My maternal grandmother is no longer with us, but I think of her often.
She was a hard-working, German-Russian farm wife who steadfastly raised a family of nine through the hardships of the drought-wracked Dirty ‘30s and Depression.
But that’s before I knew her. I only remembered Grandma as she was after a major stroke left her speech garbled and made her more dependent on my Grandpa George.
When Grandpa died, Mom and her siblings decided it would be best to move Grandma out of their house and into a smaller, more manageable apartment in senior housing. Even so, with Grandpa gone, much of the caretaking pressure landed on Mom. As the lone sibling to still live in Grandma’s community, she put a great deal of time, love and energy into helping Grandma, while her brothers and sisters – living all over the country – chimed in with their long-distance opinions on how she SHOULD be doing things.
I feel bad that Mom didn’t have more support. I feel sad that Grandma would sometimes get so depressed and frustrated about her failure to communicate that she would look out the window and cry. But mostly, I feel terrible that we kids weren’t more empathetic and understanding of the situation.
In our self-centered minds, we didn’t want any encroachment on “our” turf. All we knew was that we had to watch “Lawrence Welk” whenever she was visiting, bunk together so she could have her own room and not make too much noise when she was resting.
In retrospect, Mom truly was a member of the “sandwich generation” – caught in that hard place between caring for aging parents and her own husband and family – before anyone knew what that label meant. (FYI: Social worker Dorothy Miller is credited with coining the term in 1981.)
If only Mom and Grandma had access back then to the numerous support services that exist today for older adults. In fact, after I started my position at Lutheran Social Services of North Dakota, I was surprised to learn about the many free or affordable options for those who are aging and might need extra help.
What a difference some of these programs could have made for our family, as the goal of
LSS’s Senior Independence service area is to give older adults a chance to live independently in their homes for longer, while still getting support from either trained volunteers or social workers certified in Aging Life Care.
Those services would not have replaced Mom, but they could have served as valuable reinforcements so she wouldn’t have been so alone in her caretaking challenges. As she lived 18 miles out of town, she would have felt a lot less anxiety knowing someone was checking in to make sure Grandma was taking her medications correctly and getting enough social interaction. With such support around her, Grandma surely would have felt healthier, happier and more connected.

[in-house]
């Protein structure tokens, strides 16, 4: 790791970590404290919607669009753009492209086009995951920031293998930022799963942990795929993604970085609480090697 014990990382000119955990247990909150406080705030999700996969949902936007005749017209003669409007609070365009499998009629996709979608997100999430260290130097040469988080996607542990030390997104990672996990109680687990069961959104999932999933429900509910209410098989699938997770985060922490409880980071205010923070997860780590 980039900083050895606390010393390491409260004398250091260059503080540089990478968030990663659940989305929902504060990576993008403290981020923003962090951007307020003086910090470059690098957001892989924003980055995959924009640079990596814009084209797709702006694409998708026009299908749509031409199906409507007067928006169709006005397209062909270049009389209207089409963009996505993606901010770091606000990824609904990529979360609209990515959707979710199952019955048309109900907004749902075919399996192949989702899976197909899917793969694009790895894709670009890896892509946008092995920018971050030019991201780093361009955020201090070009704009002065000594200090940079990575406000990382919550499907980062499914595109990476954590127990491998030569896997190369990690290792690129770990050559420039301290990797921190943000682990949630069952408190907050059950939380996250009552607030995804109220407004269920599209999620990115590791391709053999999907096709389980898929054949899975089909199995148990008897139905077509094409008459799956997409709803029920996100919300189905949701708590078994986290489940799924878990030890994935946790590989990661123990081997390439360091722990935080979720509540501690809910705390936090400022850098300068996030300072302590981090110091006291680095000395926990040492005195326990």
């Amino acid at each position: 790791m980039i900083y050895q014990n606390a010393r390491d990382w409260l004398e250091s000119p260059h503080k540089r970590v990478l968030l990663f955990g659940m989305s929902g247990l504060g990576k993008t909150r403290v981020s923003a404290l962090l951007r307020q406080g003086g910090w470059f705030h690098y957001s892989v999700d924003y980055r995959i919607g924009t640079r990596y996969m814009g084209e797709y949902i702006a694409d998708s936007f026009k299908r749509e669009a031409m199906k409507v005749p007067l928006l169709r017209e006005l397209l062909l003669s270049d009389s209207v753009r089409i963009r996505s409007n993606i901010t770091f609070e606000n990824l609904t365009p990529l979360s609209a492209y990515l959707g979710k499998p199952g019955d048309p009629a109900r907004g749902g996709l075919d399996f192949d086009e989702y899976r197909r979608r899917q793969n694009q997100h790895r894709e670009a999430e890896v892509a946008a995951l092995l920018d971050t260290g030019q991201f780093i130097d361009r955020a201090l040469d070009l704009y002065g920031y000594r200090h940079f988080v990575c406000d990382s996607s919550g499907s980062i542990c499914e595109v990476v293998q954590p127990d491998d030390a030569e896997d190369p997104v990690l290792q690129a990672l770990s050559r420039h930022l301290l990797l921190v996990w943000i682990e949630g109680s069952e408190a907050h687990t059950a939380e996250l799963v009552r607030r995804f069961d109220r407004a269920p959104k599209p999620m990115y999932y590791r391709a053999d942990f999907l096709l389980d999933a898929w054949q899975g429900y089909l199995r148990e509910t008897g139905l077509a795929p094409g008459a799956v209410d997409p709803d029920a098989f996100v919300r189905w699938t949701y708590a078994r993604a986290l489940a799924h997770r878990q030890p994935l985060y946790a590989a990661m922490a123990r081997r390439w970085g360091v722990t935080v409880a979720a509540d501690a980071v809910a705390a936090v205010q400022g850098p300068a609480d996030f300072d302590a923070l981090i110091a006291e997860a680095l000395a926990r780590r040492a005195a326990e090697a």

If you yourself want to help someone who is a caregiver or someone who could use extra care, here's a quick recap of our services. You can get more in-depth info at https://www.lssnd.org/senior-independence or by simply emailing the contacts below:
CARE COORDINATION (Contact: Carmel, 701-271-3232, email@example.com)
· Aging Life Care: This service pairs 65-and-older adults with chronic medical or mental health needs with trained, certified Aging Life Care™ specialists who routinely check in with the client and help them with anything from care coordination to patient advocacy, paperwork completion and enhancement of social supports.
· Aging Life Care Connect: Does your loved one live in a remote area? This service uses SMART technology to link older adults in rural settings to trained, certified caregivers who can provide virtual advice and support to help clients live more safely and independently.
· Aging Life Care Independence: Provides case management and support to elder refugees and lower-income adults (65+) with chronic medical or mental health needs.
· Home and Community Based Services (QSP): LSS provides several services under the HCBS umbrella, including case-management services, community transition services for people moving from a care facility back into the community, and HCBS Respite, which provides a temporary break for primary, live-in caregivers. The case-management and transition services are open to seniors who are Medicaid-eligible. The respite program is available in Stutsman County only.
VOLUNTEER SUPPORT. (Contact: Becky Telin, 701-838-7800, firstname.lastname@example.org)
· Senior Companions: Pairs 55+ companions with age 60+ seniors or adults who are lonely, homebound or disabled while providing clients with one-on-one companionship, social recreation and help with light tasks in their homes. Older volunteers who meet certain eligibility guidelines receive a tax-free hourly stipend and travel reimbursement.
· Volunteer Companions: Pairs older adults with volunteers age 18 or older to provide companionship, social recreation and help with light household tasks. Companion receives travel reimbursement.
VOLUNTEER/COMMUNITY SERVICE OPPORTUNITIES:
· Retired Senior Volunteer Program (RSVP): Links age 55+ volunteers with short- or long-term projects that promote senior independence, food security, health and wellness and more. Volunteers serve non-profit, government agencies and community groups. Contact: Nancy Olson, 701-271-1318; email@example.com